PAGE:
Cheese is one of the most popular and tasty Snacks for children. The protein in this kid-friendly snack keeps energy levels high until dinner time. We like to stick salt-free pretzel sticks into cubes of low-fat cheese to make “satellite snacks,” but you can also make cheese more interesting to kids by cutting it into fun shapes with a cookie cutter and making kabobs with your favorite fruit.
This versatile childhood favorite has plenty of protein and fiber. For a change, try making silly PB&J sandwiches with toasted mini waffles or rice cakes instead of bread, or try it with yogurt and raspberries in a yummy frozen treat that’s super fun to eat.
One egg provides a 4-year-old with almost one-third of her protein requirements for the day. Keep a bunch of hard-boiled eggs in the fridge (they last for seven days), or scramble an egg and roll it up in a flour tortilla. Another great idea: our easy breakfast pita that can be made the night before for an on-the-go meal.
There is also some good low calorie food for all. You may visit this post.
Low-fat yogurt is an excellent source of calcium, and children love it dressed up. To add taste and nutritional value, whip up a yogurt parfait with berries and granola or make a homemade fruity yogurt pop that beats sugary store-bought frozen treats any day.
Potatoes are full of proteins. Sweet spuds are some of the most nutritious vegetables around: They’re packed with vitamin A and are good sources of B6, C, and foliate. These simple, delicious chips are great alternatives to the greasy, store-bought variety.
Made from pureed chickpeas, hummus is an excellent dip for kids. It has an appealing nutty flavor, is thick enough not to be messy, and contains folate, vitamin B6, and iron. Serve hummus with cut-up vegetables or salt-free crackers for dipping, or use it to make a pita bread sandwich.
Noodles are most Popular and kids love it. Pasta is a fabulous source of complex carbohydrates. Pick some in your child’s favorite shape, and cook up a batch to keep in the refrigerator. At snack time, microwave a half-cup serving toss with veggies or cooked chicken and jarred tomato sauce.
Rich in fiber and available year-round, pears come in many delicious varieties. Serve up equally nutritious canned pears with a small bowl of low-fat cottage cheese or pack a juicy whole pear in your child’s lunch box. For an after-school snack, our Pear Pinwheels are perfect picks with three easy ingredients.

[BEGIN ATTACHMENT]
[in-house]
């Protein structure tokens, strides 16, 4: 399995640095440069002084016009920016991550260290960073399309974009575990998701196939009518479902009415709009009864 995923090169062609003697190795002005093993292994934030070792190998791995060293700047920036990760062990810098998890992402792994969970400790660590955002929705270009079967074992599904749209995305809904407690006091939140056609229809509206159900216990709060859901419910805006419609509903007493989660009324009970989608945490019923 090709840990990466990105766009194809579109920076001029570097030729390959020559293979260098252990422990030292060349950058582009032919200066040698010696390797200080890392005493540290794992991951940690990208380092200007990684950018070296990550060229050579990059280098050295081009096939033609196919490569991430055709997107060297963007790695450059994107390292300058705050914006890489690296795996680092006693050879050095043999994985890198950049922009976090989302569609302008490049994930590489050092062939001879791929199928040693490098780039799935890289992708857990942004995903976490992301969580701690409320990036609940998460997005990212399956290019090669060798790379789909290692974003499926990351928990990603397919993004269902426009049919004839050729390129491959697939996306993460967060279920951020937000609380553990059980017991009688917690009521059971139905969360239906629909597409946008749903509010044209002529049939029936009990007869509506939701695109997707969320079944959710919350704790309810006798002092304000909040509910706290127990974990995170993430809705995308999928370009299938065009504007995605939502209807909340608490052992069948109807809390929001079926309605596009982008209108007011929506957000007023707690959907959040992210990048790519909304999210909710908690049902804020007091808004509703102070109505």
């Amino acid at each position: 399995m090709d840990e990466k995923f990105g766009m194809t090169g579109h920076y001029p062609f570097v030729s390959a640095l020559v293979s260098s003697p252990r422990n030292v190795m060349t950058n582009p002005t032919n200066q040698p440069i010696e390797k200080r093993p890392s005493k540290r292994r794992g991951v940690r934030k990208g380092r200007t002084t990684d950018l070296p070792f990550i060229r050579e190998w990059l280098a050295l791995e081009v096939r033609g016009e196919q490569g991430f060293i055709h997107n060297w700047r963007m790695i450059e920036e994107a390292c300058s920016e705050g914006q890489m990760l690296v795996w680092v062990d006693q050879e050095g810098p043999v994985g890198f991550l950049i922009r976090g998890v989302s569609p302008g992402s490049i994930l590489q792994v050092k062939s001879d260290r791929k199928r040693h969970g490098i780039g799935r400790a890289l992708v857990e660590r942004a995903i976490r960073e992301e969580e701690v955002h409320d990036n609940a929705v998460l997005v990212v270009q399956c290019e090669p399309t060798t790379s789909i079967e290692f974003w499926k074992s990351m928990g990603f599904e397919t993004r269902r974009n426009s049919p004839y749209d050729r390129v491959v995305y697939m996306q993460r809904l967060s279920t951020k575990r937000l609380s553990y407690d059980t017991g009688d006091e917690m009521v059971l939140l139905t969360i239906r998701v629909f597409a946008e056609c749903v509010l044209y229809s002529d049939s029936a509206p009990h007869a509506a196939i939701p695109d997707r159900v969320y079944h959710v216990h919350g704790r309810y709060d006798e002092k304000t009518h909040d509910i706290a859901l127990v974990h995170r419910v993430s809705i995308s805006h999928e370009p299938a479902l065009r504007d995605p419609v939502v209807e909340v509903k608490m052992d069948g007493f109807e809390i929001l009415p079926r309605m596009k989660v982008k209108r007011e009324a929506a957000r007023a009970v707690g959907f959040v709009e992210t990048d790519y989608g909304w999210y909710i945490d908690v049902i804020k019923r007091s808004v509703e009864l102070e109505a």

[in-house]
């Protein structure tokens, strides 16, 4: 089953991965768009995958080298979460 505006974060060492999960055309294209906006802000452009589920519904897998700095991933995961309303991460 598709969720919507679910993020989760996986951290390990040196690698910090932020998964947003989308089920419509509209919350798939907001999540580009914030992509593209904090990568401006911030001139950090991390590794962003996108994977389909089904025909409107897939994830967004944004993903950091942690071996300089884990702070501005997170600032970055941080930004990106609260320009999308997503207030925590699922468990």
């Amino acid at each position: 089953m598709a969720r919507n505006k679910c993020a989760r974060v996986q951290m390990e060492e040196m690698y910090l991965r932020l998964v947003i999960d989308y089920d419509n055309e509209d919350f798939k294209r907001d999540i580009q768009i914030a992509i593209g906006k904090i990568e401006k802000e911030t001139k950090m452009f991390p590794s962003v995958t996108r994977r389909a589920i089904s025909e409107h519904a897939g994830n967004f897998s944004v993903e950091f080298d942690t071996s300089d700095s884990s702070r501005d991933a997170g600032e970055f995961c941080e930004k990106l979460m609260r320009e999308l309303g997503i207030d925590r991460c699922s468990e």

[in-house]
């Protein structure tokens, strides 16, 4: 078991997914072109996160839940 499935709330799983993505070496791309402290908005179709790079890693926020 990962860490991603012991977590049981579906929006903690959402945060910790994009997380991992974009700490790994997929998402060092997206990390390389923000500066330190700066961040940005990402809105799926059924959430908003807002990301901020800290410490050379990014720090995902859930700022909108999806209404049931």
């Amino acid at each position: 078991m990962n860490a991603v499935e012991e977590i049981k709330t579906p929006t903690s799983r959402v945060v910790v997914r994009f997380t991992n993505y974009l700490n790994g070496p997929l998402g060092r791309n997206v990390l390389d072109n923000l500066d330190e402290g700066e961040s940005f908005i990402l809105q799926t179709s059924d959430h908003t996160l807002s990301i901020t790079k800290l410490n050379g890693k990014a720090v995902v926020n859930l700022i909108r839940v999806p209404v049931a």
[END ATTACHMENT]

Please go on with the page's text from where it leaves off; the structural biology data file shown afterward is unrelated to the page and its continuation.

Kids go crazy over these delicious sippable treats, and they’re packed with nutrients. Use nonfat vanilla yogurt, 100 percent orange juice, and a banana as the smoothie’s base, then experiment with a combination of cut-up fresh or frozen fruit. It’s a great way to sneak two or three servings of fruit and fiber into your child’s diet.
Apples are the go-to healthy fruit, but if you’re feeling the boring apple blues and want to switch up your applesauce routine, try this delicious Instant Apple Crisp to get the vitamin C and fiber you’ve come to count on from apples.
If you feel like all your kids eat are bananas and apples, try introducing Vitamin C-packed fresh strawberries to their diets. For a perfect snack when you’re short on time, try this vitamin- and protein-rich snack with only three ingredients. To add an extra-healthy option, choose whole wheat crepes.
Your kids will love this fruity combination of tomatoes, cantaloupe, apples, and a hint of lime. If you want to tone down the heat, use just one seeded jalapeno or none at all. Packed with lycopene from the tomato, vitamins A and C from the melon, and fiber from the apple, this healthy and delicious snack is a big winner.
Your child will never guess you’re sneaking fruits or vegetables into her diet when you bake them into yummy muffins or breads. Banana bread, zucchini muffins, and carrot bars are a few of our favorites for kids. Our tasty Yam and Jam Muffins contain beta-carotene and potassium from the sweet potatoes, but only you will know.
It tastes just as good as regular ham, but the low-fat version is much healthier and a great way to boost your child’s protein intake. Roll up a slice on its own or with a piece of cheese, make mini crustless ham sandwiches, or try our Ham and Cheese Crepes with diced ham, melty cheese, and tomatoes baked inside.
For a fun alternative to peanut butter and jelly, try whole grain waffles for a boost of iron and vitamins B6, B12, and A. These cool, kid-approved waffle sticks topped with reduced-fat cream cheese and a fruit jelly are a refreshing change for snack time.